Montana Fish, Wildlife and Parks Warden Frank Bowen, who for more than two years pursued poaching charges against several law enforcement officers in Lake County, has been reassigned—temporarily, for now—to the Department of Natural Resources and Conservation.
The move, made official on Aug. 14, appeared to result from the stiff resistance Bowen faced in investigating the poaching cases, none of which have been prosecuted. Bowen, for example, received multiple death threats, and earlier this year Lake County Attorney Mitch Young filed a formal complaint against him, which was found to be without merit. Even FWP has tried to keep Bowen quiet, requiring the Montana Legislature's Law and Justice Interim Committee to subpoena him to testify about the findings of his investigations at a hearing in June.
In the memo to Bowen explaining the reassignment (PDF), Warden Captain Lee Anderson wrote:
Given the current [Montana Public Safety Officer Standards and Training Council (POST)] investigation into Lake County, the notice of intent to sue FWP by other law enforcement officers in Lake County, the unwillingness of County Attorney Mitch Young to prosecute any of your cases, combined with threats to your personal safety and jurisdictional questions regarding state game warden authority on the Flathead Indian Reservation, we feel this reassignment is in your, as well as the Department’s best interest for the time being.
Anderson's memo mentions Bowen's intentions to file formal complaints with the Attorney General's Office and the Office of Disciplinary Council against Young for smearing Bowen and refusing to prosecute his cases.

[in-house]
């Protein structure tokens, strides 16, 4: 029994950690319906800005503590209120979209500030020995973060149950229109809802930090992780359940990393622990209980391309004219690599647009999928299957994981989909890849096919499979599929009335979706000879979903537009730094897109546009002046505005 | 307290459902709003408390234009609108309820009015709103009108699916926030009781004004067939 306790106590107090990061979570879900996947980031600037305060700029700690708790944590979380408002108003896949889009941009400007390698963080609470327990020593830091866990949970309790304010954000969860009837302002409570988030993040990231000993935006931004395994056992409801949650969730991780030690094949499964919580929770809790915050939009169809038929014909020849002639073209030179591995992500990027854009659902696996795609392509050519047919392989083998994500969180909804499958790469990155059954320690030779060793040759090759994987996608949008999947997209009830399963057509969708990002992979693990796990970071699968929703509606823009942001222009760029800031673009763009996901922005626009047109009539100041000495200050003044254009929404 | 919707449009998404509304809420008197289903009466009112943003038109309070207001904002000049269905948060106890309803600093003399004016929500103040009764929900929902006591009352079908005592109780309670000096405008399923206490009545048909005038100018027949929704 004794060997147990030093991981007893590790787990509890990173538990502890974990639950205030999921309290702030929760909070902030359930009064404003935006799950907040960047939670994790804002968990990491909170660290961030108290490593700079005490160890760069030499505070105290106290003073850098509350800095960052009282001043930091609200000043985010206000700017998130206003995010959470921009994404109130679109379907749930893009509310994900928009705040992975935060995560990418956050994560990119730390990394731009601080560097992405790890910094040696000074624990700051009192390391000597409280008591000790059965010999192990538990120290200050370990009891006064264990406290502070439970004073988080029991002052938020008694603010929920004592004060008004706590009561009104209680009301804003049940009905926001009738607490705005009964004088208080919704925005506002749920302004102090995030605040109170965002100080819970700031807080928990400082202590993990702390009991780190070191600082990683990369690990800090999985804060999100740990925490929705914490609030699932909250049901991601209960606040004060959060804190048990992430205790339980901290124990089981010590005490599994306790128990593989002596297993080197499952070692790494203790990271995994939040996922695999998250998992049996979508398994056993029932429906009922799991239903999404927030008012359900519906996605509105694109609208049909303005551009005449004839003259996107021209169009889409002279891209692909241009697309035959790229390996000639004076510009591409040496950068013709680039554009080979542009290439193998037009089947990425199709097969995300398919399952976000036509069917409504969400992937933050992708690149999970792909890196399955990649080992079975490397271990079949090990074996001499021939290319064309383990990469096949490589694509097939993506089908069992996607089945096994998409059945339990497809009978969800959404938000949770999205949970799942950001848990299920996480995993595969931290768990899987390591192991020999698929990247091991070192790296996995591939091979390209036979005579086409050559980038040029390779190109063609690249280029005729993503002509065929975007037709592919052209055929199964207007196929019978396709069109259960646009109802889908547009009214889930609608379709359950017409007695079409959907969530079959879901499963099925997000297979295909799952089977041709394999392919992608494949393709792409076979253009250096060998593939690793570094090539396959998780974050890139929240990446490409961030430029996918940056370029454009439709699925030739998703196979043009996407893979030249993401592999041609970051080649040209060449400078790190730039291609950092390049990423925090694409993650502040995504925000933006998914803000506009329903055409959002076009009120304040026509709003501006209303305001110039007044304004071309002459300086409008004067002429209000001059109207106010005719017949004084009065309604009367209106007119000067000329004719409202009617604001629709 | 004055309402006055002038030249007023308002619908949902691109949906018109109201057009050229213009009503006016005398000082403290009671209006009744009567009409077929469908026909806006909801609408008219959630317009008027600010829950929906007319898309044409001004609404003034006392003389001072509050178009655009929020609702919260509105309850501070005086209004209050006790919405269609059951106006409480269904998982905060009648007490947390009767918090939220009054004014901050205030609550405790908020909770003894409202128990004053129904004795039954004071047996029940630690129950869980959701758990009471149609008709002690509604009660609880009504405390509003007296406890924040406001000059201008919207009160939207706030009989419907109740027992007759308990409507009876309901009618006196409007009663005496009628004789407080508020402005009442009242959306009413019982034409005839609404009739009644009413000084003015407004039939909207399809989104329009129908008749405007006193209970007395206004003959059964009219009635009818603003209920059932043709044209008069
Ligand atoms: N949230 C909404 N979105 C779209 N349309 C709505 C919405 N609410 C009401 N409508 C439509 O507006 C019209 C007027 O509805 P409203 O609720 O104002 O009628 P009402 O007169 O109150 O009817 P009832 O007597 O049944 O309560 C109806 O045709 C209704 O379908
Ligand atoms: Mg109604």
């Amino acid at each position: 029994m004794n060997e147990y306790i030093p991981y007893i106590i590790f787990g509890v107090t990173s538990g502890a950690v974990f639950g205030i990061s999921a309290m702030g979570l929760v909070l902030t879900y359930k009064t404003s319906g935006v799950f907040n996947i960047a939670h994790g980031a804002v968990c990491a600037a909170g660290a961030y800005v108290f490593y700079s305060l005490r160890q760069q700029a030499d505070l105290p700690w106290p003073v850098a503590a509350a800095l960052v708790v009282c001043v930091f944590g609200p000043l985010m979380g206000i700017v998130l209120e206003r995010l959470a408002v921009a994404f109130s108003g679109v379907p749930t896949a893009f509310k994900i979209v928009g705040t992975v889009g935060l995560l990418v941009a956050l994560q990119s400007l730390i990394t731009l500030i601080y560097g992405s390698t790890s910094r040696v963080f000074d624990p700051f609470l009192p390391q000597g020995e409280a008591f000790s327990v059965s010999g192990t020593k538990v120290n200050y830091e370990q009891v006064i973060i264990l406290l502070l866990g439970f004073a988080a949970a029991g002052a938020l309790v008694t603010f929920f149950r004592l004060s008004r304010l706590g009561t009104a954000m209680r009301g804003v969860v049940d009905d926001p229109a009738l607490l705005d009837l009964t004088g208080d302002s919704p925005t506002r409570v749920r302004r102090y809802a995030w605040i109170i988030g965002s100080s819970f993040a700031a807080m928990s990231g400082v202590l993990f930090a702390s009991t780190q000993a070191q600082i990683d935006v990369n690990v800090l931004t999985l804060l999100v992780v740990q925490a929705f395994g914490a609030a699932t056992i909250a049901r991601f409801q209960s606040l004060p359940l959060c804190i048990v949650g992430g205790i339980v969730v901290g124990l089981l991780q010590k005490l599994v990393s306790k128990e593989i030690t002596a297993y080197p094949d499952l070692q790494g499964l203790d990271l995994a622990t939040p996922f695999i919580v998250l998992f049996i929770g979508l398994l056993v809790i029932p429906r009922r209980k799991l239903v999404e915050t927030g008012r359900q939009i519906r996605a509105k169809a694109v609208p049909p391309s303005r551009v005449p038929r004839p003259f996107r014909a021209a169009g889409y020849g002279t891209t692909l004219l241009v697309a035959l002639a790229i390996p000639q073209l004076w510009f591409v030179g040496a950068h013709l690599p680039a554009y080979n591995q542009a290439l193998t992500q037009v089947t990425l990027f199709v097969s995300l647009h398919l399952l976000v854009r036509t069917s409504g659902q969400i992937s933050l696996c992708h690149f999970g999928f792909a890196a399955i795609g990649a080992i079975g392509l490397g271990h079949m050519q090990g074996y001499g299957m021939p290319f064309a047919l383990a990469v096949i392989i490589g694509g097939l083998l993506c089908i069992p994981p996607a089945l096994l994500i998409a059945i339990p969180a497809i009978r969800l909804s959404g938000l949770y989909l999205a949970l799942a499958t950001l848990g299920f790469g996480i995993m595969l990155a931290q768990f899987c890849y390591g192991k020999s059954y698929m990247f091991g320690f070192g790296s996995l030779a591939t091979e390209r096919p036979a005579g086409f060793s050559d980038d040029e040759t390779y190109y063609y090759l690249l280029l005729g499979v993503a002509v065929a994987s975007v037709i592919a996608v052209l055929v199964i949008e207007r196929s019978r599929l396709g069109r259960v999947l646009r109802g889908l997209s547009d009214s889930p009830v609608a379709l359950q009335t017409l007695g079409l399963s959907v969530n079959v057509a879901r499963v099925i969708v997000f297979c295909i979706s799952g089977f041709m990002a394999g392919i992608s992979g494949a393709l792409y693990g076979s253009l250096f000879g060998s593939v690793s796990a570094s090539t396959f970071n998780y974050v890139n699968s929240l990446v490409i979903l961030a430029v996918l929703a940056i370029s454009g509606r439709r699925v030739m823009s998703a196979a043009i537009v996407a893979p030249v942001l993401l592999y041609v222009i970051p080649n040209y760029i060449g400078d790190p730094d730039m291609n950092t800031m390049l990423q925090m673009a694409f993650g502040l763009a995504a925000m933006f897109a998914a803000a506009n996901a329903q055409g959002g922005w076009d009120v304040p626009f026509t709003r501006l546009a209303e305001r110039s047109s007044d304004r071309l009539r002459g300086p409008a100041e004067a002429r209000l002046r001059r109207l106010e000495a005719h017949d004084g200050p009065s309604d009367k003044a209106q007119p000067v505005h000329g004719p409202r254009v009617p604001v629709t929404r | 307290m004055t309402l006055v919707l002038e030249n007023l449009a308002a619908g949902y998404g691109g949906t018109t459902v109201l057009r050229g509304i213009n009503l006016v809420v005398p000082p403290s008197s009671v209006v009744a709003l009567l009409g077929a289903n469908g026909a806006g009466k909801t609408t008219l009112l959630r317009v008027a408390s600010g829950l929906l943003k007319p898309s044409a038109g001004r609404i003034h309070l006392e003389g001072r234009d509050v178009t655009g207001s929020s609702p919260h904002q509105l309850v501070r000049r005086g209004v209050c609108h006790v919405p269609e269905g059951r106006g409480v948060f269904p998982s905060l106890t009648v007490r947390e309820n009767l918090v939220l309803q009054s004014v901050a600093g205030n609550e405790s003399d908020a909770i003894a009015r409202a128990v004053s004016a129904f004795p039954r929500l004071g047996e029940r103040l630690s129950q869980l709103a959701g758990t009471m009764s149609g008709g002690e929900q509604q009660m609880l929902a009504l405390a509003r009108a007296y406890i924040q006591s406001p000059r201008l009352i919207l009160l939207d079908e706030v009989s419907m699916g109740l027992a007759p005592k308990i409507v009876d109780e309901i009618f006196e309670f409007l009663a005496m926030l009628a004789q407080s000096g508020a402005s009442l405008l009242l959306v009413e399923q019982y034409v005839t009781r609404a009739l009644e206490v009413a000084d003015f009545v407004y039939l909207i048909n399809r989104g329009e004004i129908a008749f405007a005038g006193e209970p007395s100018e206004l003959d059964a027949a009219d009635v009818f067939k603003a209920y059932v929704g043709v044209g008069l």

We want to make it clear that FWP does not support you doing this in your official capacity as a Montana Game Warden. FWP does not have control over what you do in your personal time as a private citizen. However, FWP has a responsibility to safeguard confidential criminal justice information from dissemination. It is FWP Legal Counsel's opinion that the use of confidential criminal justice information gathered in your official capacity as a Game Warden to file complaints would be a prohibited use of department information.
Bowen was unavailable for comment.
Poaching is one of the allegations of misconduct involving law enforcement officers from various agencies in Lake County. There are several others. POST, the state agency that polices the police, is investigating at least seven Lake County officers and could revoke their badges. Meanwhile, five current and former officers in the Lake County Sheriff’s Department filed a federal lawsuit alleging that four of their colleagues, including Sheriff Jay Doyle, retaliated against them for bringing forward evidence of wrongdoing within the department.